Rahab experienced God’s gracious deliverance from God’s appointed destruction because of her faith in God’s promise. What promise? “I know that the Lord has given you the land.” But here’s the amazing thing: what she believed was not a promise to her, but a promise God made to Israel (Deut 1:8). And yet, inherent in that divine promise to give Israel the land of Canaan was the eradication of the Canaanites themselves—Canaanites like Rahab.

That’s what makes Rahab’s story so extraordinary: she put her trust in a divine promise given to someone else and against her! Rather than rebelling against God’s sentence against her, rather than fighting it, rather than protesting the unfairness of God’s promise to give these Jews her land, she chose instead to believe it, to submit to it, and to plead for mercy on the basis of it. As a result, she rescued not only herself but her whole family as well (Josh 2:12-13).


Elisabeth Elliot once remarked in a radio interview that you can never recover your virginity, but you can recover your chastity. It’s clear that Rahab was never the same woman after her encounter with those Jewish emissaries; they came to her as the savor of death unto death and became to her the savor of life unto life because of her faith (2 Cor 2:15-16Heb 11:31). Her faith in God’s words rescued her, transformed her, redeemed her, and radically altered her destiny, making her part of the people of God.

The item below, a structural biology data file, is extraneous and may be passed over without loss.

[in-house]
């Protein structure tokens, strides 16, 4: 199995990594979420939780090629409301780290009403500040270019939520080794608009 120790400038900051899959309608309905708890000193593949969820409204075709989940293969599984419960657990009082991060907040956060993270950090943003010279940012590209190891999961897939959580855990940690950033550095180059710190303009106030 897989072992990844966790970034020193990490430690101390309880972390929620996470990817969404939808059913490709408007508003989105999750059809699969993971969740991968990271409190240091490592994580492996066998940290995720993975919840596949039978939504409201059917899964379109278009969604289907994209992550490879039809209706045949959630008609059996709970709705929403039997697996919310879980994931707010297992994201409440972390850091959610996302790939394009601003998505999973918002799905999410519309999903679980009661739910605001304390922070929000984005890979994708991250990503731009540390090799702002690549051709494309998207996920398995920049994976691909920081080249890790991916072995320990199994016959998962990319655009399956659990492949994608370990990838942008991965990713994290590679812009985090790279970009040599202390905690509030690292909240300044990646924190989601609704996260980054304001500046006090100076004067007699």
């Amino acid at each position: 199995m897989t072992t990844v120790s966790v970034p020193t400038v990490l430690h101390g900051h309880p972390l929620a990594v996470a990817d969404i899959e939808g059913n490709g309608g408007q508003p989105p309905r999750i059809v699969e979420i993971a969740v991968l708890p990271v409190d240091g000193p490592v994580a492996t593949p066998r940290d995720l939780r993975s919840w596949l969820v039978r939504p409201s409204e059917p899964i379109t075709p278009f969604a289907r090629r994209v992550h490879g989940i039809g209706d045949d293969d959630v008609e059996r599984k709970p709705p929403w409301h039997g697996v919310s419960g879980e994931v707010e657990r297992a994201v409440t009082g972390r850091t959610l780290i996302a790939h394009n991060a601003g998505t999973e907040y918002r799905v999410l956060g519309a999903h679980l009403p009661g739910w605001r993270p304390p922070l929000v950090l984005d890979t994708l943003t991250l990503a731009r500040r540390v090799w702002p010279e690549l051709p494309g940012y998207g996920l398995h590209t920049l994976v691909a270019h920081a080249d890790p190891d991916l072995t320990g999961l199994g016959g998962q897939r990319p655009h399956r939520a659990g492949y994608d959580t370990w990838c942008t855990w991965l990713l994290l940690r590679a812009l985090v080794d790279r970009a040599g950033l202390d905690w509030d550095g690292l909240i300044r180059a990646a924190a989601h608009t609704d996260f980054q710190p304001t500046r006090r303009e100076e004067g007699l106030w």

Who could have guessed that “Rahab the harlot” would end up marrying into the tribe of Judah and having a child named Boaz who, in turn (through another story of grace to another foreign woman named Ruth), would have a son named Jesse who fathered a boy named David? Rahab was redeemed from prostitution to become the ancestress not only of David the king but of Jesus the Messiah (Ruth 4:18-22Matt 1:3-16). God’s ability to redeem our past and grace our future exceeds our imagination.

The Bible includes other examples of how God treats women with a history of poor life choices (sin is always a poor life choice)—choices that leave them feeling broken, dispirited, hopeless, even useless. Read John 4 (a woman who’d had five husbands) and Luke 7 (“a woman in the city who was a sinner”).

Jesus himself was the glorious Descendant of a rescued harlot. He is the Savior who already knows all things you ever did (John 4:29). And he accepts anyone who comes to him with faith in His promises and submission to his sovereignty. Christ alone offers the unconditional love, rescue, restoration, and renewal that broken people need.

Photo Credit: Isaac Talbert

Note: An earlier version of this post appeared at

2 responses to “Grace for a Prostitute?”

  1. Tawnya Morse says:

    Wow. Thank you, Dr. Talbert, for that beautiful view of God’s grace. I never considered that before, that Rahab’s faith was in a promise that was completely opposite to her (from the world’s perspective) well-being. It’s pretty amazing to see her story that way, and to realize just how transformative her faith through God’s grace really was. Only God can do such miracles in hearts and lives.

  2. His grace really is amazing. Thanks for reading and sharing.